Supplementing with grapeseed extract, rich in specific antioxidants, can help repair some of the damage. {Photo: Bigstock]

Grape seed extract could calm gut inflammation

28 April, 2017

Natural Health News — There’s plenty of evidence that a high-fat/high-carbohydrate diet – or Western diet – can cause inflammation in the gut. But new evidence suggests that grapeseed extract, rich in specific antioxidants, can help repair some of the damage.

According to researchers from the Universitat Rovira i Virgili in Tarragona, Spain copious evidence now suggests that gut inflammation is associated with, and could even lead to, altered regulation of body weight and blood sugar balance.

Inflammation in the gut makes it easier for toxins to get past the gut’s natural barrier and into the intestinal lining. From there they gain access to the circulatory system where they can cause systemic inflammation.

Their new research, published in Molecular Nutrition and Food Research, indicates that a grape seed proanthocyanidin extract (GSPE) may protect against this.

In an animal study the scientists fed 36 rats on a Western diet for 15 weeks and then divided them into one of four supplementation groups, receiving 0 mg/kg (control dose), 5 mg/kg (low dose), 25 mg/kg (medium dose) or 50 mg/kg (high dose) of GSPE for an additional three weeks.

What you need to know

» Copious evidence suggests that a typical Western diet high in fat and unrefined carbohydrates can damage the lining of the gut.

» This damage can lead to a ‘leaky gut’ that allows toxins to gain access to the intestines, and from there the blood stream, where they are associated with a range of health issues including obesity and diabetes.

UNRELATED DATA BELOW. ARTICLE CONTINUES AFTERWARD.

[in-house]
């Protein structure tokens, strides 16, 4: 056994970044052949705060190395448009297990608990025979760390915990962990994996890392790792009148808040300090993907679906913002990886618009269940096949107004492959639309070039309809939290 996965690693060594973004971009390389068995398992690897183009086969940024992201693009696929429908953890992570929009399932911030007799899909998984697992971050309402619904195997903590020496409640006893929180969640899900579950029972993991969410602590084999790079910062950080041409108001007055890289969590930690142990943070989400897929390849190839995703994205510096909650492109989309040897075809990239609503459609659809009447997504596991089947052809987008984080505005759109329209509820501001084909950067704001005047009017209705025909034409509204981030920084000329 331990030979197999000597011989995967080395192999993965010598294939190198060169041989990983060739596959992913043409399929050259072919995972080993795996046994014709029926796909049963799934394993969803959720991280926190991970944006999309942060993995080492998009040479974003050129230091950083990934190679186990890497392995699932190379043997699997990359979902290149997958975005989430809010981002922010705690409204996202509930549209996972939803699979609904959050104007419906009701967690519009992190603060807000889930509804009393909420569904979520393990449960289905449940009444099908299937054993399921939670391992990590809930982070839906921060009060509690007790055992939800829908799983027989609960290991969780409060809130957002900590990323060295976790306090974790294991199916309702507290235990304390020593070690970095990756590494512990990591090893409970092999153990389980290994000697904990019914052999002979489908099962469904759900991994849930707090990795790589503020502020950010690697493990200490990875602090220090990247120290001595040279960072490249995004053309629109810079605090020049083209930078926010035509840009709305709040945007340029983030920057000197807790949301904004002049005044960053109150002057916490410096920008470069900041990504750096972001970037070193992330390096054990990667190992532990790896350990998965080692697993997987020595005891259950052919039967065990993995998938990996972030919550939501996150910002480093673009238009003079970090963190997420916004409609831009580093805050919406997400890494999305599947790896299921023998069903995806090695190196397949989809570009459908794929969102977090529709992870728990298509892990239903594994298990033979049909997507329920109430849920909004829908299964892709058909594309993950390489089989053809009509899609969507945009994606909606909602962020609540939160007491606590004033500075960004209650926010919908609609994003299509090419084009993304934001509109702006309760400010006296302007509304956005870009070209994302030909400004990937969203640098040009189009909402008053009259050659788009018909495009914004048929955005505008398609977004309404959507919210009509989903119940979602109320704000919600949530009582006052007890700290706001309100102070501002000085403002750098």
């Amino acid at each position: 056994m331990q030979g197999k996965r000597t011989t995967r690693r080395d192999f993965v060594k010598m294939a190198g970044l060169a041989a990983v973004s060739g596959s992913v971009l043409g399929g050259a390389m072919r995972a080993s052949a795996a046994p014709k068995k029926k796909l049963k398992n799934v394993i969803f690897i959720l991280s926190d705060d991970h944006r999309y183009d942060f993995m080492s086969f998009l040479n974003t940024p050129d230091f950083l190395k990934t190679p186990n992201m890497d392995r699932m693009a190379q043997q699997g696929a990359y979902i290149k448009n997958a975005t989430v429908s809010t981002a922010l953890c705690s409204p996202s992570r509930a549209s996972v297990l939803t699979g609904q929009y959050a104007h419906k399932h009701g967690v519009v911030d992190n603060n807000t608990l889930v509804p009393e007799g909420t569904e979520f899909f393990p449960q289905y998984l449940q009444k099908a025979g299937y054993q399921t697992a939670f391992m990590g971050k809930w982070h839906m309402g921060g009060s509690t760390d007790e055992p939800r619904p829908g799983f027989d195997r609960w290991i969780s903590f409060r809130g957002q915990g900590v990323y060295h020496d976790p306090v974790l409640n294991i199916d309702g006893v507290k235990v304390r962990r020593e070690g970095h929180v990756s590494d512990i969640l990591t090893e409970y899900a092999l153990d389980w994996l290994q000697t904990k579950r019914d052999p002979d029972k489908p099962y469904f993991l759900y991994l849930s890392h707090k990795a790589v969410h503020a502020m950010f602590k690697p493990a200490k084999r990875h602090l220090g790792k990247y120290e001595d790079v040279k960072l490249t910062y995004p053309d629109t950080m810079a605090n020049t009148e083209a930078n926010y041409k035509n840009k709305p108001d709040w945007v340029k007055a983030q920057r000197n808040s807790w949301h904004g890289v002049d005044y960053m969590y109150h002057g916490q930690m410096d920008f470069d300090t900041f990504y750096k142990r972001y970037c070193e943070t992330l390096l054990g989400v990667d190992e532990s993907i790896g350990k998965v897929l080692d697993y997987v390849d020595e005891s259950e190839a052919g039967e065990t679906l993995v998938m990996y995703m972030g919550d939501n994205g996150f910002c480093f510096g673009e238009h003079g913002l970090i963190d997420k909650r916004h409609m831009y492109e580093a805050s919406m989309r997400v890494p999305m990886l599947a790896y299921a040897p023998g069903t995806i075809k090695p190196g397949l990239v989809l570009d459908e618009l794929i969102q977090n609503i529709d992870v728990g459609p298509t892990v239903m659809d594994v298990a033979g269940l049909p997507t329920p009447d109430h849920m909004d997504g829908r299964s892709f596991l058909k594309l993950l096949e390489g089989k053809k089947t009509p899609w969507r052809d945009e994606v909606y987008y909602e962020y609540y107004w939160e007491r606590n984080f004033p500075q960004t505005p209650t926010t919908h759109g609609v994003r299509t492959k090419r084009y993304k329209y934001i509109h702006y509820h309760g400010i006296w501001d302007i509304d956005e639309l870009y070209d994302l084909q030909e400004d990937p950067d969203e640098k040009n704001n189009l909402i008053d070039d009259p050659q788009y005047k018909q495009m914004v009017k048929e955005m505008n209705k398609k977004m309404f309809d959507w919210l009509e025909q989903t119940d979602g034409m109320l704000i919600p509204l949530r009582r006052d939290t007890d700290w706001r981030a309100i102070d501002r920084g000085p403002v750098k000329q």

» In an animal study Spanish researchers found that supplemental grape seed extract, at levels at or above what can be obtained by the human diet, can help repair a leaky gut and reduce levels of obesity.

The medium dose is one similar to the dietary proanthocyanidin intake in humans, explained the researchers, while the high dose would exceed the normal human dietary intake.

Results showed that intestinal inflammation, significantly increased in the control animals, but these increases were reduced in those receiving the grape seed supplement.

In addition, significant reductions in blood levels of reactive oxygen species (free radicals) were seen in the medium and high dose groups, compared to the control group.

Plugging the leaks

Another important finding of the study was that the GSPE also improved the permeability of the intestinal barrier making it harder for toxins to get in. This ‘leaky gut’ was, according to the study, associated with a much higher rate of overweight and higher circulating levels of triglycerides in the animals.

“…given the importance of having a healthy barrier function, dietary interventions that can modulate the intestinal permeability might afford an effective tool for the prevention and treatment of metabolic diseases associated with obesity” they said.

The researchers concluded that supplementation with grape seed proanthocyanidin extract helped correct intestinal inflammation, oxidative stress, and possibly the barrier function of the gut:

“Based on these findings, our data suggest that nutritional and/or therapeutic interventions focused on gut health and modulation of the intestinal permeability should be extensively explored in the context of obesity.”